I am focusing on a PHP cms and, in testing, have observed that a number of from the system's MySQL tables are queried on nearly every page but they are hardly ever written to. What I am wondering is will this begin to weigh heavily around the database as traffic increases, and just how can one solve/prevent this?

My primary ideas would start storing a few of the more static data in files (using PHP serialization) but performs this really reduce server load? What I am concerned about is the fact that I'd be simply moving our prime load in the database towards the file system!

If somebody could clue me in around the better approach, that might be great. Just in case the amount of information itself includes a large effect, I have detailed a few of the data I'm going to be storing below:

  • Full listing of Nations (including ISO country codes)
  • Site options (skin, admin email, support Web addresses etc.)
  • Usergroups (including permissions)

You should know that reading through a table from the database on the effective server as well as on a quick connection will probably be faster than reading through it from disk in your local machine. The database will cache the whole of those small, regularly utilized tables in memory.

By applying exactly the same functionality yourself within the file system, there's merely a small possible accelerate, but an enormous opportunity to screw it up making it reduced.

It's most likely better to stick to while using database.

  1. Optimize your queries (using mysql slow query log) and EXPLAIN function.

  2. If tables are actually rarely written to you should use native MySQL caching. You've got nothing to alter in your soul code, just enable mysql caching during my.conf.

  3. Check out using template engine like Smarty (smarty.internet). It's it's own caching system that actually works pretty much and can REALLY reduce server load.

  4. You may also use Memcache, but it's well worth only using with through the roof load websites. (I believe that Smarty is going to be enough.)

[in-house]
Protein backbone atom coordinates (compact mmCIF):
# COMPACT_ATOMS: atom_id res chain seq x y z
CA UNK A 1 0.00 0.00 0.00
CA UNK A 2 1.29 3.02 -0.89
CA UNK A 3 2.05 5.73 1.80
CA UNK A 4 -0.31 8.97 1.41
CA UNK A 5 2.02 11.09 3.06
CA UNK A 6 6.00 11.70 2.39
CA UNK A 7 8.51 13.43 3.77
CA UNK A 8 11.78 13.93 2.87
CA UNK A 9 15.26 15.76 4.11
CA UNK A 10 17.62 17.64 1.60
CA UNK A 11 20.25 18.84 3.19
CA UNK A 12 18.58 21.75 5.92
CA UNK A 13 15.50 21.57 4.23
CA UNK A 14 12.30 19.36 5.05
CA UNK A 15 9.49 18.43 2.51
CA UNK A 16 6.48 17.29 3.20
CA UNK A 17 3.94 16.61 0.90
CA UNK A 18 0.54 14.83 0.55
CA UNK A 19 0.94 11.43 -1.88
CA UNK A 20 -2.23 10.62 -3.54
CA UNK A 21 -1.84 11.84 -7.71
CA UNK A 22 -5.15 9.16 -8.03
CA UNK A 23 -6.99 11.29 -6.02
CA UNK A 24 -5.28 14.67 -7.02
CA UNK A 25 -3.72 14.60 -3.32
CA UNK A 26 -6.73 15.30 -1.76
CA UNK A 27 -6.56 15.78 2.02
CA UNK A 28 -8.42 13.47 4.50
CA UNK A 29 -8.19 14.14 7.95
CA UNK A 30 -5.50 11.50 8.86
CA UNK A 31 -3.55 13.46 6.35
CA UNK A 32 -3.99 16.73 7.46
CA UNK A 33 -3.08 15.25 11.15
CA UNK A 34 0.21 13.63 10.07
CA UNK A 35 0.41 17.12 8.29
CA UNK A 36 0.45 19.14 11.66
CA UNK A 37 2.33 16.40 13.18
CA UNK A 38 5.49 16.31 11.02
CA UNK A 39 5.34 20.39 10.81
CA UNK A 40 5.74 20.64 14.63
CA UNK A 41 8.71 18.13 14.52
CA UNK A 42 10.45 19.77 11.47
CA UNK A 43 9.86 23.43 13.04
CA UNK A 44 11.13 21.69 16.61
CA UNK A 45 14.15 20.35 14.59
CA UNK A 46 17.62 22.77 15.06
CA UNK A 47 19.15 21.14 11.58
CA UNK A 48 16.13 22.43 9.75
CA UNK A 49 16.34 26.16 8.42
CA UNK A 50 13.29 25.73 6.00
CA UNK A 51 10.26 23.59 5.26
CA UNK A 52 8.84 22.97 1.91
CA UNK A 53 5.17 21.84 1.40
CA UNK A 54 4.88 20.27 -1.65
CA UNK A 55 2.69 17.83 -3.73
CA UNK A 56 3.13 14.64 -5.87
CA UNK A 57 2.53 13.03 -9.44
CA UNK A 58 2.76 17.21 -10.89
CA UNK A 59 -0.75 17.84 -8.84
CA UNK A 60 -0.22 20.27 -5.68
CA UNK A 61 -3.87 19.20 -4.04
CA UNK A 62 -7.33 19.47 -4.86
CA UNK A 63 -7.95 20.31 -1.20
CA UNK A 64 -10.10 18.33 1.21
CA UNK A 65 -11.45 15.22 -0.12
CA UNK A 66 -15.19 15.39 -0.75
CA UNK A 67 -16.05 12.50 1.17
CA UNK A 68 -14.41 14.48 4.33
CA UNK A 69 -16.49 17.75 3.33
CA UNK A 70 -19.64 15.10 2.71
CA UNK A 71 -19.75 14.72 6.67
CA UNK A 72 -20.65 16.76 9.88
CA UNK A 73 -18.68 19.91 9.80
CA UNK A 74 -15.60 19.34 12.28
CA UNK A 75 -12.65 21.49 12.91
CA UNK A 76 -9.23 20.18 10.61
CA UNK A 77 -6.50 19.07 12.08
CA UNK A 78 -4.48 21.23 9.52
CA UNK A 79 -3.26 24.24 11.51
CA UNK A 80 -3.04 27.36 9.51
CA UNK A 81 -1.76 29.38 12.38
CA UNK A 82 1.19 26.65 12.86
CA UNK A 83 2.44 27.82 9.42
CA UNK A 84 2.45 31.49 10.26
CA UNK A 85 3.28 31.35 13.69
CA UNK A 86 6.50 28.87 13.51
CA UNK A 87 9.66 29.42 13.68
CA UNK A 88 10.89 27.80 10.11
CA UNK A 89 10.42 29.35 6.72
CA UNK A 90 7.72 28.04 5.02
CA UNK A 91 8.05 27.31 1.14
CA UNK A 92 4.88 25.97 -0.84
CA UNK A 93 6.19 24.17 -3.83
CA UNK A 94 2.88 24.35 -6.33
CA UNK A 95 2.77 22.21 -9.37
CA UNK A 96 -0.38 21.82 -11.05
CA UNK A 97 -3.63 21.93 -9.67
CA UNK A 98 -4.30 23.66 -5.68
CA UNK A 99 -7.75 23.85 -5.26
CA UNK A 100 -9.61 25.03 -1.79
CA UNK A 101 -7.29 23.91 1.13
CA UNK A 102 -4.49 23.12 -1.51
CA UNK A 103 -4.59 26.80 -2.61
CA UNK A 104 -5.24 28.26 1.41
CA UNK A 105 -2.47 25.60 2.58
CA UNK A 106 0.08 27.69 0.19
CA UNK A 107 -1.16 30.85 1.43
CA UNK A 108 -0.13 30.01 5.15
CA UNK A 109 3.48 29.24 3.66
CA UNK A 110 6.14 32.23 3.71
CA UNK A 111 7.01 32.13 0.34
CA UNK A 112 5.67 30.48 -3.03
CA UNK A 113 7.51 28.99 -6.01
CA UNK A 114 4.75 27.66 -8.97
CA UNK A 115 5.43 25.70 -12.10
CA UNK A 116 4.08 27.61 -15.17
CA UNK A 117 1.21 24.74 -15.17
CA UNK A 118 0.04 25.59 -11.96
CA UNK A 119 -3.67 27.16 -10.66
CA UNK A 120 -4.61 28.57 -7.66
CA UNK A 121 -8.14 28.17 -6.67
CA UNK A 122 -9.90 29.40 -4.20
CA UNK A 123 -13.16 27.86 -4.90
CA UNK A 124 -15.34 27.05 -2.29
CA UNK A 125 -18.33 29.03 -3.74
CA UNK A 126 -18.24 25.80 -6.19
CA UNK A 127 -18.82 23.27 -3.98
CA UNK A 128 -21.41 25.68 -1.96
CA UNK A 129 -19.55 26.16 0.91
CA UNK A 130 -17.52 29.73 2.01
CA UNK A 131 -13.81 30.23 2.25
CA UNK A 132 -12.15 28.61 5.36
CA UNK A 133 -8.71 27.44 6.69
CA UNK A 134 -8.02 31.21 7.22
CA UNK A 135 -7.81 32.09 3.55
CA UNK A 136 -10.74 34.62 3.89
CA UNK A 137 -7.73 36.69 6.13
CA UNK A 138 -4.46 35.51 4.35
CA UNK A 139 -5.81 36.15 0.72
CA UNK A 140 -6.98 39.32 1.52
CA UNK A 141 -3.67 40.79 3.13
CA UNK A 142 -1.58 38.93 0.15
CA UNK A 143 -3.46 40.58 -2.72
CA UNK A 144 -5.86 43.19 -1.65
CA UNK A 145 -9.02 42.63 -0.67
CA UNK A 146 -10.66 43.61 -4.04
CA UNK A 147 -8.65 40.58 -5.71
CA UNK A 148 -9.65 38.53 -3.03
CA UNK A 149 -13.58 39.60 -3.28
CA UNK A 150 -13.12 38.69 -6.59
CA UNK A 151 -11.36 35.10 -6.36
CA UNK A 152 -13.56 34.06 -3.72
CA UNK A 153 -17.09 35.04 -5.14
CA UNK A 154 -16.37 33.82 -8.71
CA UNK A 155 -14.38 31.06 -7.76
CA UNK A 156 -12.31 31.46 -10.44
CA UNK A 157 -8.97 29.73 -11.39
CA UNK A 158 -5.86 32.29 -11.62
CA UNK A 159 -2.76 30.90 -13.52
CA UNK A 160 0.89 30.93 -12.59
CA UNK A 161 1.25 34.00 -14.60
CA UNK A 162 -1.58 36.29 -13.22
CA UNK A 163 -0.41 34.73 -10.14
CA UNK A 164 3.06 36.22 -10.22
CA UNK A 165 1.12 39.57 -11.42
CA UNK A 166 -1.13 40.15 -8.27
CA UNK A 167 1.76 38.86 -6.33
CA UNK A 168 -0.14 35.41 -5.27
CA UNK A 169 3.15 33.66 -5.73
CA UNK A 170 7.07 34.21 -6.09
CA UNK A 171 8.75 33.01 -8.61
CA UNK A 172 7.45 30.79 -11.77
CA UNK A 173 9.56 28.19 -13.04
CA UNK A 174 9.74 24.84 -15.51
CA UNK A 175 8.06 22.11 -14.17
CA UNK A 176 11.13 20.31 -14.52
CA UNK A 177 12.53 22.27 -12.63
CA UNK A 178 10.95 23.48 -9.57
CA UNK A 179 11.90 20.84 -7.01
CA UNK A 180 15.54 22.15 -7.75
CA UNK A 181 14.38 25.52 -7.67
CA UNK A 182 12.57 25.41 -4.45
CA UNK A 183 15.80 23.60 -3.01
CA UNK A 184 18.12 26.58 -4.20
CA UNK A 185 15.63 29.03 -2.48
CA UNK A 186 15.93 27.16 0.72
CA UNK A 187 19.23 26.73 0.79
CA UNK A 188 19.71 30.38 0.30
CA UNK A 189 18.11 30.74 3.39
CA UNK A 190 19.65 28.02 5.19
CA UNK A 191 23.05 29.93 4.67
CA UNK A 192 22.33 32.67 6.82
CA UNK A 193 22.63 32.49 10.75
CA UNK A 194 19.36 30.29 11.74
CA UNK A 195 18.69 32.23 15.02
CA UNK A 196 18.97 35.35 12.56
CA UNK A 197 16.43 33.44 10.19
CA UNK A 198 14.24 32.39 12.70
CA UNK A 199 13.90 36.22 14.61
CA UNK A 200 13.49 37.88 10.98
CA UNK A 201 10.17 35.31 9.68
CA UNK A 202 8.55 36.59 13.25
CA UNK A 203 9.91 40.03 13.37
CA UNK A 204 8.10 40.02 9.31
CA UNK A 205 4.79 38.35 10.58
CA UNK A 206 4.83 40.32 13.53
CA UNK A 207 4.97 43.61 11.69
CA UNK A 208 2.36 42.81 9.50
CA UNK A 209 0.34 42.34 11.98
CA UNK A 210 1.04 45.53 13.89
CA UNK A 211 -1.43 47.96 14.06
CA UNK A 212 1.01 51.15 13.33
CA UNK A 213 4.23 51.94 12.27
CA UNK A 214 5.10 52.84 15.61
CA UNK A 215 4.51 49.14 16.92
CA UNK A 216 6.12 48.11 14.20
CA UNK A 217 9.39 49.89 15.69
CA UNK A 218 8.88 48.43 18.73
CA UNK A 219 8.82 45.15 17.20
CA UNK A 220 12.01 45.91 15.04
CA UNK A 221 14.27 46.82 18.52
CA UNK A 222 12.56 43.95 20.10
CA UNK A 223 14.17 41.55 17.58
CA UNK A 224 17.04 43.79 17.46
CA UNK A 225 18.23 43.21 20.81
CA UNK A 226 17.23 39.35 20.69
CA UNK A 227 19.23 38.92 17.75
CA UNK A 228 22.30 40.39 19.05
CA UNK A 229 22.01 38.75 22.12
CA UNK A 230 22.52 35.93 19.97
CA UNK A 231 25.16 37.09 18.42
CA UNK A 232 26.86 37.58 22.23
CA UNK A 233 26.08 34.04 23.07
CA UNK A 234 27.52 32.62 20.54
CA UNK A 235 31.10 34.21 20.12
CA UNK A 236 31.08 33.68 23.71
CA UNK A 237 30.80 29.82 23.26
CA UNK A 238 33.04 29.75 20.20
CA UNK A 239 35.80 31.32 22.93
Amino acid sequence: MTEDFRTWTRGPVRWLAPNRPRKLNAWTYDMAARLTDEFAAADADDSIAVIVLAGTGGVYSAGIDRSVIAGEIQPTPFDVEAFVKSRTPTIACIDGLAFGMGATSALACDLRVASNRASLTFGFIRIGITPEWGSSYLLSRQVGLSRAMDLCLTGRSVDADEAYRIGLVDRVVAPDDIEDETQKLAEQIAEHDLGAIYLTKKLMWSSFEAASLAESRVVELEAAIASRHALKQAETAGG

Databases tend to be better at handling large data volumes compared to native file system.

Don't be concerned about optimizing your website to lessen server load, before you really possess a server load problem. :-)

The tables you pointed out (nations and customers) will usually be cached in memory by MySQL directly unless of course you're expecting a number of countless records during these tables.

Just in case where these tables won't easily fit in memory, you might want to think about a general-purpose distributed memory caching system, for example memcached.

In case your database is correctly indexed, it will likely be considerably faster to question data in the database. If you wish to speed that up, consider memcached or similar.

Databases are exactly for this function.. To keep and supply data. Filesystem is perfect for scripts and programming.

Should you encounter load problems, think about using Memcached or any other utility for database.

You may even consider attempting to cache various areas of your page straight into database as whole sections (eg. a sidebar, that does not change an excessive amount of, produced header section, ..)

you can cache output (flush(), doctor_flush() etc.) to some file and include that rather than getting multiple MySQL reads. caching is certainly faster than being able to access MySQL multiple time.

reading through a static file is a lot faster than adding overhead via php and mysql processing.

You have to assess the performance via load testing to prevent prematurely optimising.

It might be foolish and potentially increase overall load to keep data in files with serialization, databases work great at locating data.

If after analysis there's a genuine performance hit (that we doubt unless of course you're speaking about massive loading), then caching is really a better solution.

It's more essential to possess a smartly designed system that facilitates changes as needs arise.